FernGutter

Once I was a Boy Scout in Wisconsin. It was great. For some merit badge we had to build a shelter out of stuff from the woods. Our troop didn’t earn a lot of merit badges but for some reason we decided to get this one. Our scouts were known for things like bringing more boxes of matches than underwear. We all had multiple boxes of “strike anywhere” matches and would sit around the fire flicking them at each other so they would ignite in midair. We had many shorts and lawn chairs with burn holes in them.

 Since the Boy Scout motto is “be prepared” we waited until the last day to get it done. Instead of making our own shelters (like we were supposed to) we decided it would be easier to do one big one together so we could all get the credit with minimal effort. The scout leaders were so happy we were doing anything they agreed that it would count.

Our plan was a tepee covered in fern bushes. After we set some logs against each other, we needed mounds of ferns. To speed up the process we cut them at the stem instead of cutting them at the frond. It was faster to stick the fern bushes in stem first (as if the log gaps were vases) than to lay the fern fronds lengthwise across them. By then the rain was already falling. 

We were supposed to sleep on the ground and things seemed to be going pretty good until we saw rain water pooling around our tepee floor. We waited until the leaders went to bed and snuck some cots in the tepee. Problem solved. But not really. A completely soaked cot and sleeping bag woke me up at about 3am. I realized that plants, by nature’s design, are shaped to catch as much water as possible then funnel that water to themselves. The way we placed them between the logs caused the ferns to funnel rain into the teepee. This may have caused us to get even wetter than we would have if we had just slept outside. Nobody wanted to wimp out after wasting all afternoon building, so nobody left the shelter.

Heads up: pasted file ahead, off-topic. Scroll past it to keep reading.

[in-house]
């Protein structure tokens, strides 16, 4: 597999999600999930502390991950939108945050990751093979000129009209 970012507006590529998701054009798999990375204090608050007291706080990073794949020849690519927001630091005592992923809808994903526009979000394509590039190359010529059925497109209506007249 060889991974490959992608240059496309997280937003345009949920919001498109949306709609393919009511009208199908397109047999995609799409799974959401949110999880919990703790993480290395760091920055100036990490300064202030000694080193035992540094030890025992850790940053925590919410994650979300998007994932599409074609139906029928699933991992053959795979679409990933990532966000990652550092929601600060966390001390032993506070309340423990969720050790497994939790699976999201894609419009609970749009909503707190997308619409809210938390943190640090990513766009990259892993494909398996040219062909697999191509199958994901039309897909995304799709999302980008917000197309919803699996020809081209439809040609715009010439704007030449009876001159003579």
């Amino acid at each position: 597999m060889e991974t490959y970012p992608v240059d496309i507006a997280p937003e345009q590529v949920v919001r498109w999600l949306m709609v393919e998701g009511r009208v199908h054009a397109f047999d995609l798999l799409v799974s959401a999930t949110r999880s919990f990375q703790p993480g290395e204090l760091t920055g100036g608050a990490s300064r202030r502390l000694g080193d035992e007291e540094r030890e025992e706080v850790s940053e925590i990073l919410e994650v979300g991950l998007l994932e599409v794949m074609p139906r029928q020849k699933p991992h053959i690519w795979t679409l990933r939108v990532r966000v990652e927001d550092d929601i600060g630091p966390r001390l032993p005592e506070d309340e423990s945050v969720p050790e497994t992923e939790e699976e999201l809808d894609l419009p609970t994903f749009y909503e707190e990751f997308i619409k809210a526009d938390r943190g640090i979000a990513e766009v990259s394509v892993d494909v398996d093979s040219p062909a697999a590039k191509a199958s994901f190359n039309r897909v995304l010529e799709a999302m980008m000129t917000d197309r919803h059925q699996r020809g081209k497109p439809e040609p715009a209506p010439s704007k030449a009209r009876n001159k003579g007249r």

Our determination did not pay off. We did not get that merit badge for several reasons. As mentioned, we totally cheated by using cots. And, as it turns out we were only allowed to use materials that were already dead, as opposed to recklessly harvesting Wisconsin’s bounty. Usable materials were old dead trees or branches that had already fallen off. Not only did we cut down somewhere between 50-100 newly growing fern bushes, we also felled a whole living tree for the center support. We needed a center support because none of us could lash well enough to make a real teepee.

Cutting down a living tree is super against the rules for the merit badge for the camp, and just for life in general. You can’t just cut down trees, that’s usually illegal. Plus we were only supposed to use our personal knife, not an axe. When the leaders found us,  we had already chopped through half of it (the tree wouldn’t survive after that). They compromised by saying we could use it as long as we didn’t use the hatchet anymore. Maybe they thought we’d give up. But instead we had one of the scouts climb up as high as he could and the rest of us rocked it back and forth until it broke and he fell. As I said, we did not get that merit badge.

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